(06/07/2007) Dirty snow from soot and forest fires is responsible for one-third or more of Arctic warming reports a new study from researchers at the University of California at Irvine (UCI) and the National Center for Atmospheric Research in Boulder.


Nobel prize winner debates future of nuclear power

(06/07/2007) Two renowned energy experts sparred in a debate over nuclear energy Wednesday afternoon at Stanford University. Amory Lovins, Chairman and Chief Scientist of the Rocky Mountain Institute, an energy think tank, argued that energy efficiency and alternative energy sources will send nuclear power the way of the dinosaurs in the near future. Dr. Burton Richter, winner of the 1976 Nobel Prize in physics, said that nuclear would play an important part of the future energy portfolio needed to cut carbon emissions to fight global warming.


U.S. refuses to talk global warming cuts at G8 summit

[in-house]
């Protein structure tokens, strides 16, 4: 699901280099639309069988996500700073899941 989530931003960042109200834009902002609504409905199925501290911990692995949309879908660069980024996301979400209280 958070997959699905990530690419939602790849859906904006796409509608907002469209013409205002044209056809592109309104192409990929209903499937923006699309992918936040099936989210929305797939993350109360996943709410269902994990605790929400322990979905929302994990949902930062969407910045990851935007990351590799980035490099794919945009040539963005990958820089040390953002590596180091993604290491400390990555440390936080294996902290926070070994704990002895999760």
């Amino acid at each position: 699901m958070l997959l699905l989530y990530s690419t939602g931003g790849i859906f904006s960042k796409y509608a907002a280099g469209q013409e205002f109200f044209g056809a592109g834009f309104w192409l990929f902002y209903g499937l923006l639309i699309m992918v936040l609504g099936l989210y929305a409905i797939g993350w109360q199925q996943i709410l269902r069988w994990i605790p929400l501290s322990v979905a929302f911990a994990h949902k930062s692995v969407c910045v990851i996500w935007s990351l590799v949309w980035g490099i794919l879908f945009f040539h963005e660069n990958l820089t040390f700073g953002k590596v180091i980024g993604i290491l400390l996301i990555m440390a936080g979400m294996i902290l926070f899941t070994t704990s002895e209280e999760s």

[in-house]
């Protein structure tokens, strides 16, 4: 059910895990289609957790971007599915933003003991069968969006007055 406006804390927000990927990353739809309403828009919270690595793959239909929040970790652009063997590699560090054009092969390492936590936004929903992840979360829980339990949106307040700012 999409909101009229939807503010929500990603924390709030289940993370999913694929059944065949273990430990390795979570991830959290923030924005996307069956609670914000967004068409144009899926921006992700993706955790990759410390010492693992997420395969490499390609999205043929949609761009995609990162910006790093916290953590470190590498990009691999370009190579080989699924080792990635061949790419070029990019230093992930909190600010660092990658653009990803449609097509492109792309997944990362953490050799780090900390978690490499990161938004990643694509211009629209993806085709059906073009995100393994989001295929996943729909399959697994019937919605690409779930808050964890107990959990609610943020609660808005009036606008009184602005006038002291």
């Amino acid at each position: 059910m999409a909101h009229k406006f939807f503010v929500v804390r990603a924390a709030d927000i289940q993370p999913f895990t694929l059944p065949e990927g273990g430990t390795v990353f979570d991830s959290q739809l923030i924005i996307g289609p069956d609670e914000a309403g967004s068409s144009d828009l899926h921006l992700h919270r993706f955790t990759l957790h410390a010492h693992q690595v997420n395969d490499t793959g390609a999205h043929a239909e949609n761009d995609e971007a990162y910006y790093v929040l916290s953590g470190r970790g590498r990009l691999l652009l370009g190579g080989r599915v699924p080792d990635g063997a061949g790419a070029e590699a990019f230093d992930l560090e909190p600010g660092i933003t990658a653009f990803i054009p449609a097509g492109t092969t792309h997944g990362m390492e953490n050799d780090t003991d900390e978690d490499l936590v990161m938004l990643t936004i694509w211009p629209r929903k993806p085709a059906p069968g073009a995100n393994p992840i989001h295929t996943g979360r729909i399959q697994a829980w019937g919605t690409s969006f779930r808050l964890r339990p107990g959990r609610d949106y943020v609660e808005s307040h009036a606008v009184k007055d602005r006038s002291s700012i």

(06/06/2007) President Bush said he opposed setting firm targets for greenhouse gas cuts at a G8 summit but said that his proposal to fight climate change would not undermine U.N. efforts, as critics have claimed.


Can cattle ranchers and soy farmers save the Amazon?

(06/06/2007) John Cain Carter, a Texas rancher who moved to the heart of the Amazon 11 years ago and founded what is perhaps the most innovative organization working in the Amazon, Alianca da Terra, believes the only way to save the Amazon is through the market. Carter says that by giving producers incentives to reduce their impact on the forest, the market can succeed where conservation efforts have failed. What is most remarkable about Alianca's system is that it has the potential to be applied to any commodity anywhere in the world. That means palm oil in Borneo could be certified just as easily as sugar cane in Brazil or sheep in New Zealand. By addressing the supply chain, tracing agricultural products back to the specific fields where they were produced, the system offers perhaps the best market-based solution to combating deforestation. Combining these approaches with large-scale land conservation and scientific research offers what may be the best hope for saving the Amazon.


China Unveils Global Warming Initiative